Why Is The Western Hemlock Washington’s State Tree?

All U.S. states have a multitude of official state symbols. Have you ever wondered at the stories behind the selection of these symbols? Perhaps you know that the state tree of Washington is the western hemlock. But how did this come about? Why is the western hemlock Washington’s state tree? Where are hemlock trees found in Washington? Keep reading as we explore these questions and more!

Why is the Western Hemlock Washington’s State Tree?

Why is the Western Hemlock Washington’s State Tree

The story of how western hemlock became the state tree of Washington is rather a comical one.

In 1946, the Portland Oregonian newspaper decided to poke fun at the fact that Oregon’s neighbor to the north, Washington, hadn’t selected a state tree yet. The Oregonian suggested that western hemlock would be a good choice for Washington. 

Of course, people in Washington were not amused by the mockery from their southern neighbor. Various newspapers throughout the state responded to the teasing and decided to select another tree, the popular western red cedar, as their unofficial state tree.

This debate between newspapers caught the attention of the state legislature, prompting them to officially select a state tree the following year.

Even though the suggestion came from Oregon, Mason County Representative George Adams favored the western hemlock over the western red cedar. He pushed hard for the western hemlock to become the official state tree, calling it “the backbone of this state’s forest industry” in his speech to the legislature.

His efforts persuaded the majority of his fellow legislators, and the western hemlock was officially designated the Washington state tree in 1947. 

What’s more, Adams’ prediction was correct: the western hemlock truly is the backbone of Washington’s forest industry. 

It is considered a climax species, meaning it would likely overrun the state’s evergreen forests if left alone. As such, it is a popular lumber tree, and its wood is prized for its even grain and diversity of uses.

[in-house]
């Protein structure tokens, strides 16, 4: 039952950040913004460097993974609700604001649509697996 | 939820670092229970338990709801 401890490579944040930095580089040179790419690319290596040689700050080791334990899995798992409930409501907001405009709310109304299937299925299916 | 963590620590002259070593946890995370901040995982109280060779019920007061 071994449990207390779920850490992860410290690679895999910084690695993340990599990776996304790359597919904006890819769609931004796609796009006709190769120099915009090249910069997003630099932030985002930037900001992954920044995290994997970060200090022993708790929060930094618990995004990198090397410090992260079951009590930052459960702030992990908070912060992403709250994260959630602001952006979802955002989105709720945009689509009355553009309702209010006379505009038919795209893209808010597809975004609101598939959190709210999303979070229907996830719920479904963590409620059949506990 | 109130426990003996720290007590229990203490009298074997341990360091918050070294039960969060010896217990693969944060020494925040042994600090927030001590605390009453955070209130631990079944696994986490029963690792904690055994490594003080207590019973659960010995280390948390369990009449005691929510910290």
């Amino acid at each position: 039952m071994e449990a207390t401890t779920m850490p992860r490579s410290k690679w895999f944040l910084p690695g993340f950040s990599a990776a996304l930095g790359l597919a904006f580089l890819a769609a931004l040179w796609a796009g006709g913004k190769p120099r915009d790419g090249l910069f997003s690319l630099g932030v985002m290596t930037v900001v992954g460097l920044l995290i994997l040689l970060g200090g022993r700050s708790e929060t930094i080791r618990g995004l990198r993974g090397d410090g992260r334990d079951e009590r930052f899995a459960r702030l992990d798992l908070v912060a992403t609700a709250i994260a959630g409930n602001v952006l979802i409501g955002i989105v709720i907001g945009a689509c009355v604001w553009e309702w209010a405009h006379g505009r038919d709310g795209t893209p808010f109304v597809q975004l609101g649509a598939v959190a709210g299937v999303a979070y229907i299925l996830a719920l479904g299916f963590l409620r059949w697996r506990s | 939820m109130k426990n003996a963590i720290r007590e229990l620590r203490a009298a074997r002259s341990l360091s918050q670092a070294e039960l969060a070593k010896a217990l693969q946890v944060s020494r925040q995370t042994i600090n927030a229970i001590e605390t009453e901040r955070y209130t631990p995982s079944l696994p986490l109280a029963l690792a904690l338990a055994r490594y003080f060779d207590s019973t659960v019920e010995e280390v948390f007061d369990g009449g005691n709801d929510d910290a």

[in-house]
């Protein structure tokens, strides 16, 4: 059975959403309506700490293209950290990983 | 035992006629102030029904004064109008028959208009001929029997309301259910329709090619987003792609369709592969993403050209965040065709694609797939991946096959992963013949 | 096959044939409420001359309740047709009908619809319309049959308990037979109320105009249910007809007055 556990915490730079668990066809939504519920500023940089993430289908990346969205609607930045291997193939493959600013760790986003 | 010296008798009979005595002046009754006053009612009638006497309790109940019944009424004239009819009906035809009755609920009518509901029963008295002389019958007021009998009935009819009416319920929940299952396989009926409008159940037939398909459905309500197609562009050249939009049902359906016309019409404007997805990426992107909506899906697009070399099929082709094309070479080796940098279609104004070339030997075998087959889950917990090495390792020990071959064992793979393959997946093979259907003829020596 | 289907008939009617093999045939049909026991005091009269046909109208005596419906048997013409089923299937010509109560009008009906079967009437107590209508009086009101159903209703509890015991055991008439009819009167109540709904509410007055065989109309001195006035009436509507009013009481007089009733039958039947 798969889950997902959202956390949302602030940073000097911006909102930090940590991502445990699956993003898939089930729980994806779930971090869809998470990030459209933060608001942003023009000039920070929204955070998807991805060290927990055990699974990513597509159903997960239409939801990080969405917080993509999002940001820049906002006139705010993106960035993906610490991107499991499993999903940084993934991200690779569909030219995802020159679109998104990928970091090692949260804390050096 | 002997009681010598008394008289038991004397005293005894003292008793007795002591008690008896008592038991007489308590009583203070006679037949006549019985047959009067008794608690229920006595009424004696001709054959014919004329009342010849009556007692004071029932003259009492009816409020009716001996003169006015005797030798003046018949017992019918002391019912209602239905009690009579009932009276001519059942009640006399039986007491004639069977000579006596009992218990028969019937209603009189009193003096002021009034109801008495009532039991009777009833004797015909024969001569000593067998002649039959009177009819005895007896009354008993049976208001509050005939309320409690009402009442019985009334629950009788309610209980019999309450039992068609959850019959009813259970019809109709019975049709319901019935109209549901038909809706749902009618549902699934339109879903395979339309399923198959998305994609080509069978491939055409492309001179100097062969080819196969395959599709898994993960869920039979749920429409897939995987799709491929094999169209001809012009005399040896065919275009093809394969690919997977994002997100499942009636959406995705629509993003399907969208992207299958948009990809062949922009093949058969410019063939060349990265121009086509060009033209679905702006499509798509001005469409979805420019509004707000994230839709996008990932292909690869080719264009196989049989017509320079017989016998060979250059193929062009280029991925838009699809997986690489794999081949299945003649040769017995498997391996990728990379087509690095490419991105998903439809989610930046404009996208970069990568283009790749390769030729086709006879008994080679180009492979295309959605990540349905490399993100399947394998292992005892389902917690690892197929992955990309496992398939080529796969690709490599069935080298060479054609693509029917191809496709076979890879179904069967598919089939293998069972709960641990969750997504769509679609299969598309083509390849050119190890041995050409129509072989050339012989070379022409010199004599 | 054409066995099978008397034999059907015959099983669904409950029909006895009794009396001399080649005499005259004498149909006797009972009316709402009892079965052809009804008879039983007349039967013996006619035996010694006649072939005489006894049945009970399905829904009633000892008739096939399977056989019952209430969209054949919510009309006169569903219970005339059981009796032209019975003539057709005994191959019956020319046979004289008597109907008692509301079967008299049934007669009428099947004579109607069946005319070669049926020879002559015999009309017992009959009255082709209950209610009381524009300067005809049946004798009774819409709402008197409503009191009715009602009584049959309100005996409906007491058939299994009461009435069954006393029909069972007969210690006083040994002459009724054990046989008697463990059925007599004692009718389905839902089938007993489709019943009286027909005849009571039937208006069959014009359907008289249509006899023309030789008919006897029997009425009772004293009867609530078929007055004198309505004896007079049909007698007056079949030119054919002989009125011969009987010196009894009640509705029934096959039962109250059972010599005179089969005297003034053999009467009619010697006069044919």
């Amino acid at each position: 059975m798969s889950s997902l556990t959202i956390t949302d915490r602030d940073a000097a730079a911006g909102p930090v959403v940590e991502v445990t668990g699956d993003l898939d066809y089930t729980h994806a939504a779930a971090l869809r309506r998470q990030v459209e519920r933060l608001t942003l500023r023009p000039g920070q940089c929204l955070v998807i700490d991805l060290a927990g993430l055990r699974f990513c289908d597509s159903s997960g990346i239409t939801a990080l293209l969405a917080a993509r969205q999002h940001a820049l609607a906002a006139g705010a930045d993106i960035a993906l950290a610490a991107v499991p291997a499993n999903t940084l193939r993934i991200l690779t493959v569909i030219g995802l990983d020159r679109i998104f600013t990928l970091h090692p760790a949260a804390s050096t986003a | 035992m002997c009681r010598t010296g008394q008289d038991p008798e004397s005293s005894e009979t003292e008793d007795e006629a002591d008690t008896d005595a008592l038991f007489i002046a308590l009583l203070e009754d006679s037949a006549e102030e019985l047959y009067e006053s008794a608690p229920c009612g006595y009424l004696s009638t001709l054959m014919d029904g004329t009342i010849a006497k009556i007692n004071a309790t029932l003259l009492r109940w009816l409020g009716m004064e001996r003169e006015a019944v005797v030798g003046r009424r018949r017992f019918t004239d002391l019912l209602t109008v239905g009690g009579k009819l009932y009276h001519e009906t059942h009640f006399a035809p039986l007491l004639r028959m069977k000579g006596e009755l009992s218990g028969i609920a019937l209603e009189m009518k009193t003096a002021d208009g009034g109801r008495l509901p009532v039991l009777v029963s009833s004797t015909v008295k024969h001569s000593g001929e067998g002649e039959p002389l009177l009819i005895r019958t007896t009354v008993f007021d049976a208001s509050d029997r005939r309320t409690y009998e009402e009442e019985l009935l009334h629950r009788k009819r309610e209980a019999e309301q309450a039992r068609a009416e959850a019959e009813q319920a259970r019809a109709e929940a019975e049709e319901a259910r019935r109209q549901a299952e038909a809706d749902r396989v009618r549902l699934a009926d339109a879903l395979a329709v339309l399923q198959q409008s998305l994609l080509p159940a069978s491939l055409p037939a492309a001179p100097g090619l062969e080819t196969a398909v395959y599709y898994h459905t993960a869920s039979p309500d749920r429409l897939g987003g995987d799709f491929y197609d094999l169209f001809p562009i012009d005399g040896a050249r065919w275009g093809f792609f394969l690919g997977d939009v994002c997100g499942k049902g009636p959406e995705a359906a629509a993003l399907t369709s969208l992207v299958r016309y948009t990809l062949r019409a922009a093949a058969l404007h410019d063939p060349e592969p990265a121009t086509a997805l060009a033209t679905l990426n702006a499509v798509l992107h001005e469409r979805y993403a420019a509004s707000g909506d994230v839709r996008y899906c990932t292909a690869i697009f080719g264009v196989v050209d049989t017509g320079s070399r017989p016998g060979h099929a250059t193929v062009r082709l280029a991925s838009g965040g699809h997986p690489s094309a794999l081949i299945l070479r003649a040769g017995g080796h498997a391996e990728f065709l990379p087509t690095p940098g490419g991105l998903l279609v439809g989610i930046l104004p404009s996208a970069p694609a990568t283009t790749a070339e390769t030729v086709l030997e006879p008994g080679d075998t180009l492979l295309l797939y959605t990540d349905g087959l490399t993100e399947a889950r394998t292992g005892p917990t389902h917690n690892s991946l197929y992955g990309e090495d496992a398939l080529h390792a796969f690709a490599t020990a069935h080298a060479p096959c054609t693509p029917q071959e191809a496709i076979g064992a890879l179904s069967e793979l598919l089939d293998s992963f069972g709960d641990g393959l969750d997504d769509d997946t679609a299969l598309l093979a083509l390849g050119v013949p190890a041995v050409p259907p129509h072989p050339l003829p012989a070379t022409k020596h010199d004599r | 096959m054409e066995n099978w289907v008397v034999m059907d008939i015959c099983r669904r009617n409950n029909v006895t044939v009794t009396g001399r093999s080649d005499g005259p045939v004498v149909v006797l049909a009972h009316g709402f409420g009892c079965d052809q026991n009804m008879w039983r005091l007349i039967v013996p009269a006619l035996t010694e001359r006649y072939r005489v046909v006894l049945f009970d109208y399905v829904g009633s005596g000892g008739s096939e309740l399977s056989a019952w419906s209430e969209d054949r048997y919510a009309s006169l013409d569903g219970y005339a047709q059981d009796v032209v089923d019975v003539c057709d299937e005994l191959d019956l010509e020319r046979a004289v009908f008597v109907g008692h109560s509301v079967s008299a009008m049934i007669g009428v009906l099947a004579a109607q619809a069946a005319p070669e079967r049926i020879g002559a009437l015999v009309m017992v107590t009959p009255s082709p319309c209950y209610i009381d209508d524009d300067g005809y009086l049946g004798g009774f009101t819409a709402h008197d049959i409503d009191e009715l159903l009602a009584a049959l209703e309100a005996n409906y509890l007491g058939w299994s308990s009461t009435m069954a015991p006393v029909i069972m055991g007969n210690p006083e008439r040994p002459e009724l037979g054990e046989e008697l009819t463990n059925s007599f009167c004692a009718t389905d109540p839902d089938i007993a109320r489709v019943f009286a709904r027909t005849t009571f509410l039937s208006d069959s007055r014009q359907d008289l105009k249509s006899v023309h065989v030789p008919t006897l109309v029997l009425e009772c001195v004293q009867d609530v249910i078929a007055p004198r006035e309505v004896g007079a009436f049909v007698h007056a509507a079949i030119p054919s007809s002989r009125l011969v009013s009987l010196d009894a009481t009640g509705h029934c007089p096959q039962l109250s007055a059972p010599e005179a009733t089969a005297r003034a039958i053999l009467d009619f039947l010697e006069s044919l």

To learn more, check out the following video:

Where Does the Western Hemlock Grow in Washington State?

Nicknamed “The Evergreen State,” Washington is known for having a lot of evergreen trees. The majority of them are western hemlock.

In fact, western hemlock is widely distributed throughout the state of Washington, especially the western half. It is one of the most common trees found in the state’s temperate rainforests.

Western hemlock grows well in full sun, partial shade, and full shade. Young hemlocks often get their start growing beneath the shade of other evergreens.

As they grow, their wide, feathery branches begin to block the light from reaching more sun-loving evergreens. Other trees begin to die off as western hemlocks become the dominant, or climax, species in the region.

Because these trees are so resilient and dominating, they are a good timber candidate that is not considered at risk of endangerment or extinction.

What’s more, the timber has many uses. Wood pulp from western hemlock wood is often used to make paper products, and the wood itself can be used for wooden utensils, flooring, furniture, railroad ties, power poles, and more.

Where Else Does Western Hemlock Grow?

As you might imagine given the name, western hemlock is primarily found in western parts of North America. Specifically, it is a common species found growing in coastal regions from California northward through Canada and Alaska.

Some western hemlock is found in more interior regions, further from the coast. It is a common sight in parts of Montana and Idaho.

Western hemlock can also be found in parts of eastern Asia. Its scientific name, tsuga, is Japanese and means “the mother of trees.”  

The greatest concentration of the tree, however, seems to be in the state of Washington, where it thrives in the rainy conditions of the temperate rainforests and the cool, shady coastal regions.


Western hemlock became the state tree of Washington in 1947, a year after an Oregon newspaper teased its neighbor state about not having selected a state tree yet.

Though various newspapers throughout Washington favored the western red cedar to become the state tree, the western hemlock was officially chosen thanks to a convincing speech from Representative George Adams.

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